The Aeronautical Repair Station Association (ARSA) said in testimony last week to the Senate subcommittee on aviation operations, safety and security that foreign repair stations are safe and subject to heavy oversight. According to the association, a recent survey it conducted on foreign repair stations, of which there are almost 700 certified by the FAA, “revealed that an average FAA-certificated foreign repair station is audited more than 74 times each year by a variety of oversight authorities and such stations maintain a robust safety record.” But Department of Transportation Inspector General Calvin Scovel said in his prepared testimony that a number of requirements placed on U.S.-based repair stations, including drug testing, are not required of foreign-based stations. According to Scovel, the FAA is having difficulty assessing where work is being done and how often it is being outsourced. Lack of inspectors and proper distribution of those inspectors is also an issue, he said.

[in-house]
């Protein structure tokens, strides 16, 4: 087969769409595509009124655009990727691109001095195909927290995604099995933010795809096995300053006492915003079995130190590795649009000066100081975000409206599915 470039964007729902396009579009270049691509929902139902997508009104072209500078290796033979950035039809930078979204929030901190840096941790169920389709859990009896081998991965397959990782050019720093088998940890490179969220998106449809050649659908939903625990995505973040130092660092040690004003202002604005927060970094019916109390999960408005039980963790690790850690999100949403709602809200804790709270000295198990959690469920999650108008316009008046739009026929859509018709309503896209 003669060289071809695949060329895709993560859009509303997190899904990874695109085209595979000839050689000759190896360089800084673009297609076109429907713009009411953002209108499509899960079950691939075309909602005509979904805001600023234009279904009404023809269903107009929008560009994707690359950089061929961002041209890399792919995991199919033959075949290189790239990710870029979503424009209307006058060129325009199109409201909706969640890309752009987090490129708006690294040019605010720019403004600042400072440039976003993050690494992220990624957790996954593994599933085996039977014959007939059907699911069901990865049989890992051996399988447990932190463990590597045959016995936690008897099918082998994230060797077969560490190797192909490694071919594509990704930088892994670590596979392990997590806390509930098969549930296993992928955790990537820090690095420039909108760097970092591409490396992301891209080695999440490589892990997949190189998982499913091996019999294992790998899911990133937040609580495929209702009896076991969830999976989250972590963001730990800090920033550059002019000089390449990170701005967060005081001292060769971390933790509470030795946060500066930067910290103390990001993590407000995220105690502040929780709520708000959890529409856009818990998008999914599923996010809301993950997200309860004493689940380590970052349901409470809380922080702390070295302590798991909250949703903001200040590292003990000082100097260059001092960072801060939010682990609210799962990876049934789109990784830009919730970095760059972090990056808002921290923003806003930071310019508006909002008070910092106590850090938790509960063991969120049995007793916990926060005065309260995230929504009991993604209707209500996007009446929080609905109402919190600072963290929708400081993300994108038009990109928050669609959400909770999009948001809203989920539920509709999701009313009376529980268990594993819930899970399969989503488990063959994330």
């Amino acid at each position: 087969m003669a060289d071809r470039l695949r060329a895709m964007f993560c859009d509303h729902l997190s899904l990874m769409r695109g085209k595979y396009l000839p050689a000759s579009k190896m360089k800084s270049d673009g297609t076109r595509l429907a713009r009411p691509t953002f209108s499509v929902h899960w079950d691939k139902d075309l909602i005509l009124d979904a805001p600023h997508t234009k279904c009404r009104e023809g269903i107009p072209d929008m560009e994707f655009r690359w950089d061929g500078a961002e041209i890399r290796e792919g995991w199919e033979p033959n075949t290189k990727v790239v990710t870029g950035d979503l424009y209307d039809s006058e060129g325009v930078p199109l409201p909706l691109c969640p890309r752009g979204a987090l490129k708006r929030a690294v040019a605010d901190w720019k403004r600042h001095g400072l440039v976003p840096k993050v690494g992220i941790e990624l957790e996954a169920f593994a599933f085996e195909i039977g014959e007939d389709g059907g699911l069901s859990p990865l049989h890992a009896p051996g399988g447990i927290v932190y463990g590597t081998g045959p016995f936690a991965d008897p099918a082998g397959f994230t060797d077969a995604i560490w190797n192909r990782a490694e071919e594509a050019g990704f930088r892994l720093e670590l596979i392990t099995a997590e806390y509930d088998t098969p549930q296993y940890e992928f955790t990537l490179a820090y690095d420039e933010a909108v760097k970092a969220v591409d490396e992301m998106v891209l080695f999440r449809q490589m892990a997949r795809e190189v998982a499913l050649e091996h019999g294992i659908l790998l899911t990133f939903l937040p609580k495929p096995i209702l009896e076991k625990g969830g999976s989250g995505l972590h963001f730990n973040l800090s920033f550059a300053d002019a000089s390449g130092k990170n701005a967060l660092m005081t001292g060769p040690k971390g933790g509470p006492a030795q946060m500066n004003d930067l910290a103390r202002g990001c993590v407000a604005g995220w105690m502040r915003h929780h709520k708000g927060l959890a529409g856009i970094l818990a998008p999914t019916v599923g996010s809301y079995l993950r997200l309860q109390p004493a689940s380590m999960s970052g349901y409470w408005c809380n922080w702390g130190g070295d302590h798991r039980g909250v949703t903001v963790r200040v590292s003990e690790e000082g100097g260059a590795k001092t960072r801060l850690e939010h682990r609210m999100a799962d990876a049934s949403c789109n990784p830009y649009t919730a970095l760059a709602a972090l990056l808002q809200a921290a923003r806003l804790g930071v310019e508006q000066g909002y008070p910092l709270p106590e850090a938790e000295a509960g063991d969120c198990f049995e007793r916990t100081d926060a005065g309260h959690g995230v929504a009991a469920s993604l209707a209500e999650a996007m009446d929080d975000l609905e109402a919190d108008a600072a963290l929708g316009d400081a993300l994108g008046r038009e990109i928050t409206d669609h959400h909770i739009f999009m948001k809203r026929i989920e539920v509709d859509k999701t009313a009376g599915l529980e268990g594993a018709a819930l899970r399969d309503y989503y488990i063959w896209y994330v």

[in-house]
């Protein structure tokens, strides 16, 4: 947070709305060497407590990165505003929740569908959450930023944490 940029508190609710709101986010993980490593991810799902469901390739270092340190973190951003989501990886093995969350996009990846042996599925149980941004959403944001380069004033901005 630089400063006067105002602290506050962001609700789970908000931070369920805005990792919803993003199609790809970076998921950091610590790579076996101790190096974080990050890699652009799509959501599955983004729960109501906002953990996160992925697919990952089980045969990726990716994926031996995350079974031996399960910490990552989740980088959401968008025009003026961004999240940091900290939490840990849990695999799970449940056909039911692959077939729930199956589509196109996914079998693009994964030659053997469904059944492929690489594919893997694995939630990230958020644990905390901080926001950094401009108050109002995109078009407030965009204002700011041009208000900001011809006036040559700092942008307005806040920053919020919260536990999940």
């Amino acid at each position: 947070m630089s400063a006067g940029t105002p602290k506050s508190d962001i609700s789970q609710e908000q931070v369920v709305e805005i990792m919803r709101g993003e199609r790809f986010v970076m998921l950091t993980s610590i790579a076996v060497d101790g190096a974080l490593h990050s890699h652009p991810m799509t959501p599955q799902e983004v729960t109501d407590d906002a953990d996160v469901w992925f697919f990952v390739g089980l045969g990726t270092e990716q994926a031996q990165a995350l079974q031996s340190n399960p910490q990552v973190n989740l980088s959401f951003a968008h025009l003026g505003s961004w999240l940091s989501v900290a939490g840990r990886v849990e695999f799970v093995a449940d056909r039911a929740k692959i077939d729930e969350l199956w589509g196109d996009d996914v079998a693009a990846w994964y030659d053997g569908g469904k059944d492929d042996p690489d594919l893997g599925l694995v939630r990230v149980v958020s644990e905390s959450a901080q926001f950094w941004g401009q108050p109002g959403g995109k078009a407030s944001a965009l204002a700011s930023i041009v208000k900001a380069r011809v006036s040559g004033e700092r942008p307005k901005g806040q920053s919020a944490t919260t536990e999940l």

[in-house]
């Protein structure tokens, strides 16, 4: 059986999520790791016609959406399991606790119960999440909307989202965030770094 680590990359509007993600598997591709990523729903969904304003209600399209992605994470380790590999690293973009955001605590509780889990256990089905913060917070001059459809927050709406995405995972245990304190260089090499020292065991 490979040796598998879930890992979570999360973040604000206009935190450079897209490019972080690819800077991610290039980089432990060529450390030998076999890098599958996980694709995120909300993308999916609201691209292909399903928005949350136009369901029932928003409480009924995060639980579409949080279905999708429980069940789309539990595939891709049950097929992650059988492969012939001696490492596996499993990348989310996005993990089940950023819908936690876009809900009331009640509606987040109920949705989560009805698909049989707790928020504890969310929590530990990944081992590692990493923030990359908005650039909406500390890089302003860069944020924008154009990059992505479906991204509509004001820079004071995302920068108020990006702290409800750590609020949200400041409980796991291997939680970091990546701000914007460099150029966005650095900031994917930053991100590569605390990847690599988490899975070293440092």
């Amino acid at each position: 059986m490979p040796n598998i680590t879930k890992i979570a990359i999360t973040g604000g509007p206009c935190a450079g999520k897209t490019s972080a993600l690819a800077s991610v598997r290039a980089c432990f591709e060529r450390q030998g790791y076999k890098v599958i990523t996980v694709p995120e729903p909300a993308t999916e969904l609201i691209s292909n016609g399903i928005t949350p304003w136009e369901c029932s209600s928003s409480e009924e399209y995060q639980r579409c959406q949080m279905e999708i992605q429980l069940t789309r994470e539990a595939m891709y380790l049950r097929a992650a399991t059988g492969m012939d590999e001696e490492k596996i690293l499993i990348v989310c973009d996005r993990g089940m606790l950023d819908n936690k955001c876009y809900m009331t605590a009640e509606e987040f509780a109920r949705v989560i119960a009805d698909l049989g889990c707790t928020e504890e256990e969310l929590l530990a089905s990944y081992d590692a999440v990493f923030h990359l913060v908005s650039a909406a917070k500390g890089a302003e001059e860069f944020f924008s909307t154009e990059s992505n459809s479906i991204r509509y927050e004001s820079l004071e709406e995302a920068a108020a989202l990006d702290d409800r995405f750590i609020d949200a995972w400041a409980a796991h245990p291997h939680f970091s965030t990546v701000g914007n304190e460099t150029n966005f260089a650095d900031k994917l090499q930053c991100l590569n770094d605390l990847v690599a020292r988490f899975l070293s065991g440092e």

Foreign Repair Stations Safe, Says ARSA
- June 26, 2007, 10:44 AM